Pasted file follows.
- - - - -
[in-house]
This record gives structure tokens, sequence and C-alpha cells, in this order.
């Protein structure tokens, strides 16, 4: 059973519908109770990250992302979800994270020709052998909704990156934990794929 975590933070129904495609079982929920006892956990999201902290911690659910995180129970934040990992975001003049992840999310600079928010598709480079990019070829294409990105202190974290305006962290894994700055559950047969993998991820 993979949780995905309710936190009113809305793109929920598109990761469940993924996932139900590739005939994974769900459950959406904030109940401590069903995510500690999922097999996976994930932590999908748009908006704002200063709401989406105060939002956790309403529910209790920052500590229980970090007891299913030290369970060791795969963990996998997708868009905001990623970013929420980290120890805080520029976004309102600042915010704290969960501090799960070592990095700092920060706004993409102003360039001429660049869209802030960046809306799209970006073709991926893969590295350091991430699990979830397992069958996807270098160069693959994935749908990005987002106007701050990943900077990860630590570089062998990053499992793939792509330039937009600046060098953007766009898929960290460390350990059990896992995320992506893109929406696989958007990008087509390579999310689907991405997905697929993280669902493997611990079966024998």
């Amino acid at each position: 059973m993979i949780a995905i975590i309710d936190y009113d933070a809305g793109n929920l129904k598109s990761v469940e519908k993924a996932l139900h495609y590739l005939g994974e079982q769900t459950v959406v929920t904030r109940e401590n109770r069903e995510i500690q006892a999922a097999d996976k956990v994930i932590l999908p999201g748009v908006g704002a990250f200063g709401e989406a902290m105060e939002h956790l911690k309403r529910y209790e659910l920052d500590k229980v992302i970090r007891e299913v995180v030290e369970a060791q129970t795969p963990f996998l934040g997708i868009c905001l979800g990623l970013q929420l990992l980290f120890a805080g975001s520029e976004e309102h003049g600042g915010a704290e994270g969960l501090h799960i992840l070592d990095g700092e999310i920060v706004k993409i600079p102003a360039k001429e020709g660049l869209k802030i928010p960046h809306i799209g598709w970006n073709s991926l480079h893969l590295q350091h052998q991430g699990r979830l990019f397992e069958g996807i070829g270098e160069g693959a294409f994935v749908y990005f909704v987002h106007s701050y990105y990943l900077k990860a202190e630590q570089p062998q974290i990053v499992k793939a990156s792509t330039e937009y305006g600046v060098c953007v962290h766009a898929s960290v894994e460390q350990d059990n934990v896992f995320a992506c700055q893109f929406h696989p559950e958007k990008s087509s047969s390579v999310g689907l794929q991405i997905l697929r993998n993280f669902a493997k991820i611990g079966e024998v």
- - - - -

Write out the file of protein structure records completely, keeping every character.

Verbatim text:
[in-house]
This record gives structure tokens, sequence and C-alpha cells, in this order.
């Protein structure tokens, strides 16, 4: 059973519908109770990250992302979800994270020709052998909704990156934990794929 975590933070129904495609079982929920006892956990999201902290911690659910995180129970934040990992975001003049992840999310600079928010598709480079990019070829294409990105202190974290305006962290894994700055559950047969993998991820 993979949780995905309710936190009113809305793109929920598109990761469940993924996932139900590739005939994974769900459950959406904030109940401590069903995510500690999922097999996976994930932590999908748009908006704002200063709401989406105060939002956790309403529910209790920052500590229980970090007891299913030290369970060791795969963990996998997708868009905001990623970013929420980290120890805080520029976004309102600042915010704290969960501090799960070592990095700092920060706004993409102003360039001429660049869209802030960046809306799209970006073709991926893969590295350091991430699990979830397992069958996807270098160069693959994935749908990005987002106007701050990943900077990860630590570089062998990053499992793939792509330039937009600046060098953007766009898929960290460390350990059990896992995320992506893109929406696989958007990008087509390579999310689907991405997905697929993280669902493997611990079966024998």
């Amino acid at each position: 059973m993979i949780a995905i975590i309710d936190y009113d933070a809305g793109n929920l129904k598109s990761v469940e519908k993924a996932l139900h495609y590739l005939g994974e079982q769900t459950v959406v929920t904030r109940e401590n109770r069903e995510i500690q006892a999922a097999d996976k956990v994930i932590l999908p999201g748009v908006g704002a990250f200063g709401e989406a902290m105060e939002h956790l911690k309403r529910y209790e659910l920052d500590k229980v992302i970090r007891e299913v995180v030290e369970a060791q129970t795969p963990f996998l934040g997708i868009c905001l979800g990623l970013q929420l990992l980290f120890a805080g975001s520029e976004e309102h003049g600042g915010a704290e994270g969960l501090h799960i992840l070592d990095g700092e999310i920060v706004k993409i600079p102003a360039k001429e020709g660049l869209k802030i928010p960046h809306i799209g598709w970006n073709s991926l480079h893969l590295q350091h052998q991430g699990r979830l990019f397992e069958g996807i070829g270098e160069g693959a294409f994935v749908y990005f909704v987002h106007s701050y990105y990943l900077k990860a202190e630590q570089p062998q974290i990053v499992k793939a990156s792509t330039e937009y305006g600046v060098c953007v962290h766009a898929s960290v894994e460390q350990d059990n934990v896992f995320a992506c700055q893109f929406h696989p559950e958007k990008s087509s047969s390579v999310g689907l794929q991405i997905l697929r993998n993280f669902a493997k991820i611990g079966e024998v």